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- Author: T.M. Helliwell
- Title: Special Relativity
- Amazon Link: https://www.amazon.com/dp/1891389610/?tag=pfamazon01-20
- Prerequisities:
- Contents:
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QuantumCurt said:Does anyone have any experience with this book? I'm starting university physics this spring, and I was considering using this book to self study SR over the summer, in between physics I and II. I want to use the Purcell E&M book as a supplement for physics II, but I've gathered that the Purcell book assumes prior knowledge of SR. Since I'll have a whole summer between Physics I and II, I figured self studying some SR would be a good way to utilize that time.
Any other suggestions would be great too!
Based on the contents and skimming through the book, I think it is a very good book. But I'm just curious if Helliwell is better than or at the same league as Taylor and Wheeler. Thanks for your comment on the book.PeroK said:I don't have any texts to compare it with, but I thought Helliwell's book was excellent. It was the first serious study I'd done in 30 years and I was completely new to SR (I'm a pure maths graduate). It was the perfect introduction to SR. One of the author's strengths, in my opinion, was to know how much the student can digest at anyone point. Everything seemed to come in manageable chapters, but when I reached the end of the book and looked back it was suprising how much had been covered.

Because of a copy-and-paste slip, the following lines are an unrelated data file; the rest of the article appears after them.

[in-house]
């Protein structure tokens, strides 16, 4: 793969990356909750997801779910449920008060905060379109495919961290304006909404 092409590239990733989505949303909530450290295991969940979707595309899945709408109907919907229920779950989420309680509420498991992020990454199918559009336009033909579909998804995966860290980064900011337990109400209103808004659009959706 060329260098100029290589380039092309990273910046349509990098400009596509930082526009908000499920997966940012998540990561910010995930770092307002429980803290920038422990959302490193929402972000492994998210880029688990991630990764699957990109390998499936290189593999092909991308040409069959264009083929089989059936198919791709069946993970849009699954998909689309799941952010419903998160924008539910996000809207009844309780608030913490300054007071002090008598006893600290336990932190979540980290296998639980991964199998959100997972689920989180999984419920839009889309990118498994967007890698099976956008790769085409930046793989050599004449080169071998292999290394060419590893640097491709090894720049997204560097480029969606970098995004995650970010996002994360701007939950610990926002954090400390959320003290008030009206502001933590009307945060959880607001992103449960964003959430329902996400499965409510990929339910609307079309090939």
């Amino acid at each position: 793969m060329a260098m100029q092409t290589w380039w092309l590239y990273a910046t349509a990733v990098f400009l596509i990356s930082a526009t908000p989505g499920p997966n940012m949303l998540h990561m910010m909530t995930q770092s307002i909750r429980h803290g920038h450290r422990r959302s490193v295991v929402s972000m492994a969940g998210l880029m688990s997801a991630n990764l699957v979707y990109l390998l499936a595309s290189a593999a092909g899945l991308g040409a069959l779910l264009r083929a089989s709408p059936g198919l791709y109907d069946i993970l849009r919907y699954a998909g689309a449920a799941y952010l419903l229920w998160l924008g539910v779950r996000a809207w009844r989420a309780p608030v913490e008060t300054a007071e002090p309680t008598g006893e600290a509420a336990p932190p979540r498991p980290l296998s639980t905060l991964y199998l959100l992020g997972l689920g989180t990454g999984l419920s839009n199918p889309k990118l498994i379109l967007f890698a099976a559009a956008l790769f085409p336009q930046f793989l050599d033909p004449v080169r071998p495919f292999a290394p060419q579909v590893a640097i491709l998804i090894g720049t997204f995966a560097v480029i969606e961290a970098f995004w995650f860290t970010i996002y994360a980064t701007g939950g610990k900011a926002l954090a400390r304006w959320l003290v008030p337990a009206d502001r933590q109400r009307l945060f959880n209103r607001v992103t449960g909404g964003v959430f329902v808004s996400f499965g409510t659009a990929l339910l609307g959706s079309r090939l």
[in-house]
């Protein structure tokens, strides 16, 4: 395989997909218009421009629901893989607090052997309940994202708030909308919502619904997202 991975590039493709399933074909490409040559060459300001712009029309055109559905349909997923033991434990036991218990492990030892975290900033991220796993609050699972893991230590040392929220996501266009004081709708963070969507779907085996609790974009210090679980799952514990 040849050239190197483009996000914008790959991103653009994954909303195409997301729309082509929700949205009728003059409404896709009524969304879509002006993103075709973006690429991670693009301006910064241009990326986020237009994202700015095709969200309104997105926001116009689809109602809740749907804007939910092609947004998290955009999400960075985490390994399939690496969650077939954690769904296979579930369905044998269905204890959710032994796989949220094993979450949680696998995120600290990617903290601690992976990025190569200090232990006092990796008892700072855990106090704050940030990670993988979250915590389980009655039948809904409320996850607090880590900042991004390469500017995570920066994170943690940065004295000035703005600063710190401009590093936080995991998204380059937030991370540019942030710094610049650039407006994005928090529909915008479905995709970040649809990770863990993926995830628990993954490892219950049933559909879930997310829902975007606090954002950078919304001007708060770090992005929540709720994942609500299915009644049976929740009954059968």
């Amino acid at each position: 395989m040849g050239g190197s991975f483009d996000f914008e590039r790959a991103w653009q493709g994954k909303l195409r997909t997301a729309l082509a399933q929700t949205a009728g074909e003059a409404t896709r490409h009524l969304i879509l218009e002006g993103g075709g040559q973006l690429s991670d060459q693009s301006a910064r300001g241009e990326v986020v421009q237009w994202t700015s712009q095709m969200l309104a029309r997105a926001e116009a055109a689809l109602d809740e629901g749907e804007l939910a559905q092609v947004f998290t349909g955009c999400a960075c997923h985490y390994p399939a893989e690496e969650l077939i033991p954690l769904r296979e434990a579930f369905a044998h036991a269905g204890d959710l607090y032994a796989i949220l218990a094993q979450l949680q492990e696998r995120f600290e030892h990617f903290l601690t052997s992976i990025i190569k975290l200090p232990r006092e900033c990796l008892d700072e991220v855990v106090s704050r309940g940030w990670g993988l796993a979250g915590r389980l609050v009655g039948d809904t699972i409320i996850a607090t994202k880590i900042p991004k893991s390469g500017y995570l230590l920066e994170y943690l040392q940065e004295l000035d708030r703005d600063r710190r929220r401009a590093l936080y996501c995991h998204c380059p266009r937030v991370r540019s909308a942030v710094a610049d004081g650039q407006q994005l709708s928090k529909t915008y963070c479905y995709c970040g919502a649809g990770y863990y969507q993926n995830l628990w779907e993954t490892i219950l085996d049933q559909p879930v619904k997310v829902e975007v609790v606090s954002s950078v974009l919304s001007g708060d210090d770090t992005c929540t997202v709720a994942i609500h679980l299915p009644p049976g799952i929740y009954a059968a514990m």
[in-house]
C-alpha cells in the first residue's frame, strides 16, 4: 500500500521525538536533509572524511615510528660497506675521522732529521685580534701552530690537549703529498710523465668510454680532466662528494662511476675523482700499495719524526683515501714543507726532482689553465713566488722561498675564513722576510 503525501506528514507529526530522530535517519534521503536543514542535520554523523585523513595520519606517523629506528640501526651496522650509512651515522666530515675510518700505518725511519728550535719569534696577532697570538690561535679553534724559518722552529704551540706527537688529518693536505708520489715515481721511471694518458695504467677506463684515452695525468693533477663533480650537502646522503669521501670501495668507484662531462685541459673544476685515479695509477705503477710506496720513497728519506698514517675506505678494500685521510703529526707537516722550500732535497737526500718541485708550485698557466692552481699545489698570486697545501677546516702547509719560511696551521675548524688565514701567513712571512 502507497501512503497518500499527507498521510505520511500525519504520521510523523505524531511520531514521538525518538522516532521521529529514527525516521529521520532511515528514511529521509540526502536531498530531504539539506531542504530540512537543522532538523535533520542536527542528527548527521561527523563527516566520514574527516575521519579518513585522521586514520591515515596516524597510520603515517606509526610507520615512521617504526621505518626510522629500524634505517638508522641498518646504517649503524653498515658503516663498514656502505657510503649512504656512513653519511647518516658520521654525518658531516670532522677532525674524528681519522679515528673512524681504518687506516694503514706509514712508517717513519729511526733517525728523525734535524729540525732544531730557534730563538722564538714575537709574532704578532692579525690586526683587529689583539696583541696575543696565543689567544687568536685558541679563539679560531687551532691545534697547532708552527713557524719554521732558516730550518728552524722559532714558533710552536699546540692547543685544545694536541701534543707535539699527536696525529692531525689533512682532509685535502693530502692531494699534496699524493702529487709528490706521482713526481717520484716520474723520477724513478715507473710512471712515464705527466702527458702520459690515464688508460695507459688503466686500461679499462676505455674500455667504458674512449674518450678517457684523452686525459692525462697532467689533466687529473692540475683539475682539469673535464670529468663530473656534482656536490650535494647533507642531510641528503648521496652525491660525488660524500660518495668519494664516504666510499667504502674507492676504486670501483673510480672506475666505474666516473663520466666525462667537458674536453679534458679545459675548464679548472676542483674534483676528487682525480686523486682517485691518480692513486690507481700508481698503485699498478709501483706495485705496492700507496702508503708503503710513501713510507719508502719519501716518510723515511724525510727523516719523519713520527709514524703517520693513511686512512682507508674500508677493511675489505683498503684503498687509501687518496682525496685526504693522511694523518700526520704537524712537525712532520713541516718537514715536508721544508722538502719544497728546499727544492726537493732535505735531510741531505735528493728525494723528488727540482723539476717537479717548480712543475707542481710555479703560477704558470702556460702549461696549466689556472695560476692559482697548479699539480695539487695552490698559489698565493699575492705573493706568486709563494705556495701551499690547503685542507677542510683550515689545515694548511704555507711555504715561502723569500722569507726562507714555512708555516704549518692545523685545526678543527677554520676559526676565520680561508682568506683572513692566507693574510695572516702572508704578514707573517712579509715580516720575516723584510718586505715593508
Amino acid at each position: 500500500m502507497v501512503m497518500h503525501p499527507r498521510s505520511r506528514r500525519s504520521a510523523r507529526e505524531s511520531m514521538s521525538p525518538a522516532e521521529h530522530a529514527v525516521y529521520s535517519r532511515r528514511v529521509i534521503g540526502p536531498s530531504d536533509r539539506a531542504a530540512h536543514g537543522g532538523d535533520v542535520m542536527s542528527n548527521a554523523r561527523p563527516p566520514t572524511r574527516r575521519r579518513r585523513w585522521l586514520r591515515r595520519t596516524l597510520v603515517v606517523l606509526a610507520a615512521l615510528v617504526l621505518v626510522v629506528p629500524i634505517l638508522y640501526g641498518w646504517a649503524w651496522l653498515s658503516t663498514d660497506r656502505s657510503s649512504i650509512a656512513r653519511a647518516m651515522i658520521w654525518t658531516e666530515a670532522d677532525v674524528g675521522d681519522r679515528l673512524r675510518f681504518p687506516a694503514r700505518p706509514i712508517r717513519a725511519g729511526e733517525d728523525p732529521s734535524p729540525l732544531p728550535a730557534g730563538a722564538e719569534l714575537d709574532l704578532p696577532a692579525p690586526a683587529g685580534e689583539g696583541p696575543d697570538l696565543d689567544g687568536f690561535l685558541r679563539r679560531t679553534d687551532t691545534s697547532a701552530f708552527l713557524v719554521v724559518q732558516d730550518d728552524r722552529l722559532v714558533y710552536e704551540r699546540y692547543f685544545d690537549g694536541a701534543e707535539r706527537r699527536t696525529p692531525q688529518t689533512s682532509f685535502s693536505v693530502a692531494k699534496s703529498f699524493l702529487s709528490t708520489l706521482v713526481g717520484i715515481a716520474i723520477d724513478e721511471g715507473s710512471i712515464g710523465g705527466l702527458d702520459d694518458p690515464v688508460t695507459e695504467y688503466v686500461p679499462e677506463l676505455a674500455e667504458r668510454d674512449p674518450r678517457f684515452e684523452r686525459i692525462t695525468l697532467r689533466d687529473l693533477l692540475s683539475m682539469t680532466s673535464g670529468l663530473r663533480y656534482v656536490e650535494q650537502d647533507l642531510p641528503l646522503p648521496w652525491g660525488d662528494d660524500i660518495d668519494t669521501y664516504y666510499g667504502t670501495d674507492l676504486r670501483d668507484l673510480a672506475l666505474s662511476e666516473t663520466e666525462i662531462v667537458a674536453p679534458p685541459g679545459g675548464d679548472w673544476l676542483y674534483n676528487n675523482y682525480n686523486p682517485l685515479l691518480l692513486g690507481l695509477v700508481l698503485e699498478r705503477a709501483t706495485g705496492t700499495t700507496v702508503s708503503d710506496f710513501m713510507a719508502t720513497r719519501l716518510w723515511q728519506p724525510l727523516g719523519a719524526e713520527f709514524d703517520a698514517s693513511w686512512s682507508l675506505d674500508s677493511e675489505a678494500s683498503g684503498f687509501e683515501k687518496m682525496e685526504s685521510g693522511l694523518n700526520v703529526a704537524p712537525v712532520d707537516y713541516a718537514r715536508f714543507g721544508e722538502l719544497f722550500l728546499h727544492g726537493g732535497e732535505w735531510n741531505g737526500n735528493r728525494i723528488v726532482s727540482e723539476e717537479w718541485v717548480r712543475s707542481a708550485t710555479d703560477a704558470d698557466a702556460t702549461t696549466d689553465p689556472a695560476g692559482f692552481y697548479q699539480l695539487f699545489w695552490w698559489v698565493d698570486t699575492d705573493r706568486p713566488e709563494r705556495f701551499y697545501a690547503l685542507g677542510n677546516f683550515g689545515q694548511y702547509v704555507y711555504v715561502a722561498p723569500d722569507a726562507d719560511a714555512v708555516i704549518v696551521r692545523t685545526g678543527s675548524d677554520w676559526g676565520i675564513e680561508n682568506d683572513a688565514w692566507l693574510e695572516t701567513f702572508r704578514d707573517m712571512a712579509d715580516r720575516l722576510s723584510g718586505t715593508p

I wouldn't expect to nail SR from any book in a month (unless you're very clever!). It took me three months really to learn SR properly, I would say.
I've started GR this year and I didn't need an additional text to bridge the gap. Helliwell doesn't cover the more general vector-based approach to relativistic kinematics, but that was covered in my GR text. In any case, I believe that if you nail the basics of SR, then generalising to a more mathematical approach is not very difficult. For me, Helliwell's focus on the core ideas was spot on.
Special Relativity is a theory proposed by Albert Einstein in 1905 that explains the relationship between space and time. It states that the laws of physics are the same for all observers in uniform motion and that the speed of light is constant in all inertial frames of reference.
T.M. Helliwell is a physicist who has made significant contributions to the study of Special Relativity. Their work has helped to advance our understanding of the theory and its implications in various fields such as astrophysics and particle physics.
Special Relativity differs from Newtonian mechanics in several ways. It takes into account the effects of high speeds and gravity on the measurements of space and time, while Newtonian mechanics assumes that time and space are absolute and that the laws of physics are the same for all observers.
Special Relativity has many real-world applications, including GPS technology, nuclear energy, and particle accelerators. It has also helped scientists to better understand the behavior of objects in extreme conditions, such as near the speed of light or in the presence of strong gravitational fields.
Yes, Special Relativity is still considered a valid theory today. It has been extensively tested and has been shown to accurately describe the behavior of objects at high speeds and in strong gravitational fields. Its predictions have also been confirmed through numerous experiments and observations.